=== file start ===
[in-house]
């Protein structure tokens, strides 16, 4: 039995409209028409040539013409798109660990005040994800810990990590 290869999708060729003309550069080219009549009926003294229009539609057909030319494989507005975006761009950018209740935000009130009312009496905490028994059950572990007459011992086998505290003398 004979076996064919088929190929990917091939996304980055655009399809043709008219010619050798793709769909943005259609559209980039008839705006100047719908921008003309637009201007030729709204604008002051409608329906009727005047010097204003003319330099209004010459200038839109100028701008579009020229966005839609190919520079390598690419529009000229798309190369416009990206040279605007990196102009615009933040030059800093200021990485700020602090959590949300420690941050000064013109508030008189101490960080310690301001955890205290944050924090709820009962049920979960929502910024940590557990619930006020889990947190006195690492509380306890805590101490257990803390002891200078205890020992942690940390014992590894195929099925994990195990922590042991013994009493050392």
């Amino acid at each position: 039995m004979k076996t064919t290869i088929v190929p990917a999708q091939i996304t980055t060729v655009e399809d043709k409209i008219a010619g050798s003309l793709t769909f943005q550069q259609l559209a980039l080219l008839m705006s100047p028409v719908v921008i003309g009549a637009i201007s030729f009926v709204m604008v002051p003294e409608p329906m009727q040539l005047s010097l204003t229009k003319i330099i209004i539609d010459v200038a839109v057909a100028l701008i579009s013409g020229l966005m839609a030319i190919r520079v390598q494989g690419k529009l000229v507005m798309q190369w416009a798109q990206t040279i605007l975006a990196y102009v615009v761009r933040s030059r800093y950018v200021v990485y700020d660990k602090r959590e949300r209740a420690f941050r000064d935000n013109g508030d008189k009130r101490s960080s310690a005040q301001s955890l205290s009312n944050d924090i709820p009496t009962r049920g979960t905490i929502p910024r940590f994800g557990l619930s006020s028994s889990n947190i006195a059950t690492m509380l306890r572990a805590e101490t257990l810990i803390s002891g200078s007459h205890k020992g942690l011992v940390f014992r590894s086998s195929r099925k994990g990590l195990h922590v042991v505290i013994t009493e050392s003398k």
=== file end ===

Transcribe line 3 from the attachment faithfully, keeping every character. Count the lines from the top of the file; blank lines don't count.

């Amino acid at each position: 039995m004979k076996t064919t290869i088929v190929p990917a999708q091939i996304t980055t060729v655009e399809d043709k409209i008219a010619g050798s003309l793709t769909f943005q550069q259609l559209a980039l080219l008839m705006s100047p028409v719908v921008i003309g009549a637009i201007s030729f009926v709204m604008v002051p003294e409608p329906m009727q040539l005047s010097l204003t229009k003319i330099i209004i539609d010459v200038a839109v057909a100028l701008i579009s013409g020229l966005m839609a030319i190919r520079v390598q494989g690419k529009l000229v507005m798309q190369w416009a798109q990206t040279i605007l975006a990196y102009v615009v761009r933040s030059r800093y950018v200021v990485y700020d660990k602090r959590e949300r209740a420690f941050r000064d935000n013109g508030d008189k009130r101490s960080s310690a005040q301001s955890l205290s009312n944050d924090i709820p009496t009962r049920g979960t905490i929502p910024r940590f994800g557990l619930s006020s028994s889990n947190i006195a059950t690492m509380l306890r572990a805590e101490t257990l810990i803390s002891g200078s007459h205890k020992g942690l011992v940390f014992r590894s086998s195929r099925k994990g990590l195990h922590v042991v505290i013994t009493e050392s003398k």